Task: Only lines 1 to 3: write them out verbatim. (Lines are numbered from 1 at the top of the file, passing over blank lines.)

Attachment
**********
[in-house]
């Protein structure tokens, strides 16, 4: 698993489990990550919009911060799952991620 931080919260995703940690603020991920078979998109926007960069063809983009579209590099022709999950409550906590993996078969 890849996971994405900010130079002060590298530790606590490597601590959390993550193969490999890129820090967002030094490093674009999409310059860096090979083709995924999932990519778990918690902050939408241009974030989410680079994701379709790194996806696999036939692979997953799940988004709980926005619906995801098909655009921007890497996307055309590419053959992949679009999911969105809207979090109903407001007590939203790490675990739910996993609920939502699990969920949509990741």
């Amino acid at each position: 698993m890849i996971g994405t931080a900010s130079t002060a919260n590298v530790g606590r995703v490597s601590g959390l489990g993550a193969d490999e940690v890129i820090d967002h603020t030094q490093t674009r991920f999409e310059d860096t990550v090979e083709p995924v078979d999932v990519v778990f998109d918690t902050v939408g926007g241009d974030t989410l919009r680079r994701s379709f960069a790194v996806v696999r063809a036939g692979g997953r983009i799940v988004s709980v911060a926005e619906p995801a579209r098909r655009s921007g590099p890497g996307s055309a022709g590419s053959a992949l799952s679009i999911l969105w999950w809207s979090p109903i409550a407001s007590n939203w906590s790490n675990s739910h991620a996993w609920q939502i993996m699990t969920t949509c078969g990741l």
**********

[in-house]
């Protein structure tokens, strides 16, 4: 698993489990990550919009911060799952991620 931080919260995703940690603020991920078979998109926007960069063809983009579209590099022709999950409550906590993996078969 890849996971994405900010130079002060590298530790606590490597601590959390993550193969490999890129820090967002030094490093674009999409310059860096090979083709995924999932990519778990918690902050939408241009974030989410680079994701379709790194996806696999036939692979997953799940988004709980926005619906995801098909655009921007890497996307055309590419053959992949679009999911969105809207979090109903407001007590939203790490675990739910996993609920939502699990969920949509990741």
């Amino acid at each position: 698993m890849i996971g994405t931080a900010s130079t002060a919260n590298v530790g606590r995703v490597s601590g959390l489990g993550a193969d490999e940690v890129i820090d967002h603020t030094q490093t674009r991920f999409e310059d860096t990550v090979e083709p995924v078979d999932v990519v778990f998109d918690t902050v939408g926007g241009d974030t989410l919009r680079r994701s379709f960069a790194v996806v696999r063809a036939g692979g997953r983009i799940v988004s709980v911060a926005e619906p995801a579209r098909r655009s921007g590099p890497g996307s055309a022709g590419s053959a992949l799952s679009i999911l969105w999950w809207s979090p109903i409550a407001s007590n939203w906590s790490n675990s739910h991620a996993w609920q939502i993996m699990t969920t949509c078969g990741l």